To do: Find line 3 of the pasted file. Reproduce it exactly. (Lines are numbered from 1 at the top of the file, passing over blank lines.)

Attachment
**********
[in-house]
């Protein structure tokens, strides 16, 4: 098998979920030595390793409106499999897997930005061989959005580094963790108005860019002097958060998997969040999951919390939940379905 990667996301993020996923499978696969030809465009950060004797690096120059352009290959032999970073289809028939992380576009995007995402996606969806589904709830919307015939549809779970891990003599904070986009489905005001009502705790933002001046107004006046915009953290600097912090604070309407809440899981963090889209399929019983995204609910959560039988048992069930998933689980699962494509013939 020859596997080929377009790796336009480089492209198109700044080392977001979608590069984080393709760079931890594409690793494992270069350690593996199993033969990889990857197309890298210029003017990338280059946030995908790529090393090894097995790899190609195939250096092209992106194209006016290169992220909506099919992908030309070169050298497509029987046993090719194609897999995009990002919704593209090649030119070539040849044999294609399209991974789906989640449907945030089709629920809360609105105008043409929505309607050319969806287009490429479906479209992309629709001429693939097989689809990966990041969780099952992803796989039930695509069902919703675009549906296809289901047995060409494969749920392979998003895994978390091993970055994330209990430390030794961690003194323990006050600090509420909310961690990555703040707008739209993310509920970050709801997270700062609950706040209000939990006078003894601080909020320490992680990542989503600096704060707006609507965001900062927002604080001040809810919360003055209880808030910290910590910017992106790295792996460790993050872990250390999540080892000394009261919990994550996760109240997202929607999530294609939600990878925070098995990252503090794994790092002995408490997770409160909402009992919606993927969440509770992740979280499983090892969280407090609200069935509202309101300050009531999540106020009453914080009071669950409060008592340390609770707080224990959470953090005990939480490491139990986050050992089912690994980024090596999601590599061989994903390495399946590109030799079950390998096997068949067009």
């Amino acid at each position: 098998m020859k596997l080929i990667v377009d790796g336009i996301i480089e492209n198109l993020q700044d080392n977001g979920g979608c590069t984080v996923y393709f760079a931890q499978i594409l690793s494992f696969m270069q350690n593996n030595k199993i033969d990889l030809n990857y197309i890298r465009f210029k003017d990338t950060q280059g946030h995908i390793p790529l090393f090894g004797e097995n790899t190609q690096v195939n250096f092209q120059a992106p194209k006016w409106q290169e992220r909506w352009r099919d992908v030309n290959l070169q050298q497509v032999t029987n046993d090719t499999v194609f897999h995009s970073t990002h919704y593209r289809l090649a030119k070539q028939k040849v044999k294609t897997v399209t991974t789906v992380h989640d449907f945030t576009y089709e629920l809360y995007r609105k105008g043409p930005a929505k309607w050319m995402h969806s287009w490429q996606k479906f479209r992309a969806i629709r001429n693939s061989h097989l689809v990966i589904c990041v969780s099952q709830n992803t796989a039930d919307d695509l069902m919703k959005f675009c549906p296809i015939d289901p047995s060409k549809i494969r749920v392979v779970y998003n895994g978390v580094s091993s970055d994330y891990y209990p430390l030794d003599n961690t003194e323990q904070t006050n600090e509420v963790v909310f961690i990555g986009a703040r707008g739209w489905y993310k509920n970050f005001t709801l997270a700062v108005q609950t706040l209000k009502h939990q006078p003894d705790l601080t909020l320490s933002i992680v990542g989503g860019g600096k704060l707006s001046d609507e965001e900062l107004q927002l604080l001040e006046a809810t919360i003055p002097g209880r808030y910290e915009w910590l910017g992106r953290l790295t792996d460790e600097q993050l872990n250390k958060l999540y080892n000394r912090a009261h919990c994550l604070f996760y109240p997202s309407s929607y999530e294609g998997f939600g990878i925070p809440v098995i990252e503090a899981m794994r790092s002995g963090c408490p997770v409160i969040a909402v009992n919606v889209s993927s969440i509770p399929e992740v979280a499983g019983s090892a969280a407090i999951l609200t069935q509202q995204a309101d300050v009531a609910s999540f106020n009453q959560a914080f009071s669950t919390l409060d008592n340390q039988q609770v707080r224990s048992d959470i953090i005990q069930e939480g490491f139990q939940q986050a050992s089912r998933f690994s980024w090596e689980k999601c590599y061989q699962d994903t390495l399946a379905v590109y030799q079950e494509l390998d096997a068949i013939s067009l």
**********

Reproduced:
């Amino acid at each position: 098998m020859k596997l080929i990667v377009d790796g336009i996301i480089e492209n198109l993020q700044d080392n977001g979920g979608c590069t984080v996923y393709f760079a931890q499978i594409l690793s494992f696969m270069q350690n593996n030595k199993i033969d990889l030809n990857y197309i890298r465009f210029k003017d990338t950060q280059g946030h995908i390793p790529l090393f090894g004797e097995n790899t190609q690096v195939n250096f092209q120059a992106p194209k006016w409106q290169e992220r909506w352009r099919d992908v030309n290959l070169q050298q497509v032999t029987n046993d090719t499999v194609f897999h995009s970073t990002h919704y593209r289809l090649a030119k070539q028939k040849v044999k294609t897997v399209t991974t789906v992380h989640d449907f945030t576009y089709e629920l809360y995007r609105k105008g043409p930005a929505k309607w050319m995402h969806s287009w490429q996606k479906f479209r992309a969806i629709r001429n693939s061989h097989l689809v990966i589904c990041v969780s099952q709830n992803t796989a039930d919307d695509l069902m919703k959005f675009c549906p296809i015939d289901p047995s060409k549809i494969r749920v392979v779970y998003n895994g978390v580094s091993s970055d994330y891990y209990p430390l030794d003599n961690t003194e323990q904070t006050n600090e509420v963790v909310f961690i990555g986009a703040r707008g739209w489905y993310k509920n970050f005001t709801l997270a700062v108005q609950t706040l209000k009502h939990q006078p003894d705790l601080t909020l320490s933002i992680v990542g989503g860019g600096k704060l707006s001046d609507e965001e900062l107004q927002l604080l001040e006046a809810t919360i003055p002097g209880r808030y910290e915009w910590l910017g992106r953290l790295t792996d460790e600097q993050l872990n250390k958060l999540y080892n000394r912090a009261h919990c994550l604070f996760y109240p997202s309407s929607y999530e294609g998997f939600g990878i925070p809440v098995i990252e503090a899981m794994r790092s002995g963090c408490p997770v409160i969040a909402v009992n919606v889209s993927s969440i509770p399929e992740v979280a499983g019983s090892a969280a407090i999951l609200t069935q509202q995204a309101d300050v009531a609910s999540f106020n009453q959560a914080f009071s669950t919390l409060d008592n340390q039988q609770v707080r224990s048992d959470i953090i005990q069930e939480g490491f139990q939940q986050a050992s089912r998933f690994s980024w090596e689980k999601c590599y061989q699962d994903t390495l399946a379905v590109y030799q079950e494509l390998d096997a068949i013939s067009l």